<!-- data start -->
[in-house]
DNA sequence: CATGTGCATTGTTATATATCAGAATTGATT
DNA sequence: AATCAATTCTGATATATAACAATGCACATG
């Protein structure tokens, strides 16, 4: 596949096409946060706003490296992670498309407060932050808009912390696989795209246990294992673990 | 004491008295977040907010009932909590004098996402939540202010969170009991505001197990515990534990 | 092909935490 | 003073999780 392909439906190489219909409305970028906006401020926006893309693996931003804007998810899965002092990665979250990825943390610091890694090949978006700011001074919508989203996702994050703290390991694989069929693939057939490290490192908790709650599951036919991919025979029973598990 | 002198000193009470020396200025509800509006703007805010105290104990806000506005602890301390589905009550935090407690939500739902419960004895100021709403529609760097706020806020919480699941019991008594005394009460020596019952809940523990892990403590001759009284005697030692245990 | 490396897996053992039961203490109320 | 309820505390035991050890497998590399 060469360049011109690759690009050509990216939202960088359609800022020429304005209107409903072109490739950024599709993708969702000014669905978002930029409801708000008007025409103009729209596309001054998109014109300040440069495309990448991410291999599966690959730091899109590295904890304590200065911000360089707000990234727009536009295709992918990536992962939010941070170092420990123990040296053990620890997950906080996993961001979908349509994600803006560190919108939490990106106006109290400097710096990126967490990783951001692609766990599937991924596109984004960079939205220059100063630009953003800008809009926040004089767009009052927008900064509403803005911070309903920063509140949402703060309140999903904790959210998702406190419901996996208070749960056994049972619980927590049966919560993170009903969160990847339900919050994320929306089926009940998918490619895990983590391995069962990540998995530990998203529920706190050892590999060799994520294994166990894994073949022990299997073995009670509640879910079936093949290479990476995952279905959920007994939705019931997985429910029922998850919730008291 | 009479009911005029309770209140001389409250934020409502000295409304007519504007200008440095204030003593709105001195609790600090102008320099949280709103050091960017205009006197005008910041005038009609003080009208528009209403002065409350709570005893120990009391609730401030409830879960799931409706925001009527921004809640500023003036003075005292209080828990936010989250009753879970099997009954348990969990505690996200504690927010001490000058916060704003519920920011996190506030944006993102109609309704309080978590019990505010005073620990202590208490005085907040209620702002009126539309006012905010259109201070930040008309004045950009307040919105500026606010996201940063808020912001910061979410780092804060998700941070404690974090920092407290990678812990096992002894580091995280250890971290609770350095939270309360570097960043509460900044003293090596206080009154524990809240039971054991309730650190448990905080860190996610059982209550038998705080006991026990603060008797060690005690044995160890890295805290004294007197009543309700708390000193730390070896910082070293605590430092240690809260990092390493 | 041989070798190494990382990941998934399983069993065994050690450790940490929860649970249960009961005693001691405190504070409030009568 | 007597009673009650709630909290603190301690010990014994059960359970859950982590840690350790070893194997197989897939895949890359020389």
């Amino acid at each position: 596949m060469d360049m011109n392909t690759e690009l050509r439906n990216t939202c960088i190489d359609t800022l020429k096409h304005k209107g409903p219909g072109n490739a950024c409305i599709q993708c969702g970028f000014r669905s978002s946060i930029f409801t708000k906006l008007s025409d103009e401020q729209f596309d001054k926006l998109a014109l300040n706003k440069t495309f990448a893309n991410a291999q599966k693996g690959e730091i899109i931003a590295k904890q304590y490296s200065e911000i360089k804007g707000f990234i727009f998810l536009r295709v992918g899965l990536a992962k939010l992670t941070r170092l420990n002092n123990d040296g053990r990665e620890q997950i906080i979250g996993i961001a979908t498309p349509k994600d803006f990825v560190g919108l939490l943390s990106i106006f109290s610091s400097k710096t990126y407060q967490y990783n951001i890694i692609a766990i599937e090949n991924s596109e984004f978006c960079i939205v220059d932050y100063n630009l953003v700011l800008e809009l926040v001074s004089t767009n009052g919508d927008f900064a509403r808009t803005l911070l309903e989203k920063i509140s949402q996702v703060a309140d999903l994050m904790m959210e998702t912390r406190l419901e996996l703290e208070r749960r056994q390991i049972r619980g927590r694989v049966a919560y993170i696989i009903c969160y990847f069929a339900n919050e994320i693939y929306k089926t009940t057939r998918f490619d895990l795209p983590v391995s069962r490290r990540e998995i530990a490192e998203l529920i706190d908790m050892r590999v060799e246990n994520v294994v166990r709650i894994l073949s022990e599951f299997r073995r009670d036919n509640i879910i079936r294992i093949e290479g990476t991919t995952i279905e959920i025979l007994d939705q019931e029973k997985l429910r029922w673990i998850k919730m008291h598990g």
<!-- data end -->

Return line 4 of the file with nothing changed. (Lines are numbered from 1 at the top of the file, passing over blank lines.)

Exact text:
């Protein structure tokens, strides 16, 4: 596949096409946060706003490296992670498309407060932050808009912390696989795209246990294992673990 | 004491008295977040907010009932909590004098996402939540202010969170009991505001197990515990534990 | 092909935490 | 003073999780 392909439906190489219909409305970028906006401020926006893309693996931003804007998810899965002092990665979250990825943390610091890694090949978006700011001074919508989203996702994050703290390991694989069929693939057939490290490192908790709650599951036919991919025979029973598990 | 002198000193009470020396200025509800509006703007805010105290104990806000506005602890301390589905009550935090407690939500739902419960004895100021709403529609760097706020806020919480699941019991008594005394009460020596019952809940523990892990403590001759009284005697030692245990 | 490396897996053992039961203490109320 | 309820505390035991050890497998590399 060469360049011109690759690009050509990216939202960088359609800022020429304005209107409903072109490739950024599709993708969702000014669905978002930029409801708000008007025409103009729209596309001054998109014109300040440069495309990448991410291999599966690959730091899109590295904890304590200065911000360089707000990234727009536009295709992918990536992962939010941070170092420990123990040296053990620890997950906080996993961001979908349509994600803006560190919108939490990106106006109290400097710096990126967490990783951001692609766990599937991924596109984004960079939205220059100063630009953003800008809009926040004089767009009052927008900064509403803005911070309903920063509140949402703060309140999903904790959210998702406190419901996996208070749960056994049972619980927590049966919560993170009903969160990847339900919050994320929306089926009940998918490619895990983590391995069962990540998995530990998203529920706190050892590999060799994520294994166990894994073949022990299997073995009670509640879910079936093949290479990476995952279905959920007994939705019931997985429910029922998850919730008291 | 009479009911005029309770209140001389409250934020409502000295409304007519504007200008440095204030003593709105001195609790600090102008320099949280709103050091960017205009006197005008910041005038009609003080009208528009209403002065409350709570005893120990009391609730401030409830879960799931409706925001009527921004809640500023003036003075005292209080828990936010989250009753879970099997009954348990969990505690996200504690927010001490000058916060704003519920920011996190506030944006993102109609309704309080978590019990505010005073620990202590208490005085907040209620702002009126539309006012905010259109201070930040008309004045950009307040919105500026606010996201940063808020912001910061979410780092804060998700941070404690974090920092407290990678812990096992002894580091995280250890971290609770350095939270309360570097960043509460900044003293090596206080009154524990809240039971054991309730650190448990905080860190996610059982209550038998705080006991026990603060008797060690005690044995160890890295805290004294007197009543309700708390000193730390070896910082070293605590430092240690809260990092390493 | 041989070798190494990382990941998934399983069993065994050690450790940490929860649970249960009961005693001691405190504070409030009568 | 007597009673009650709630909290603190301690010990014994059960359970859950982590840690350790070893194997197989897939895949890359020389």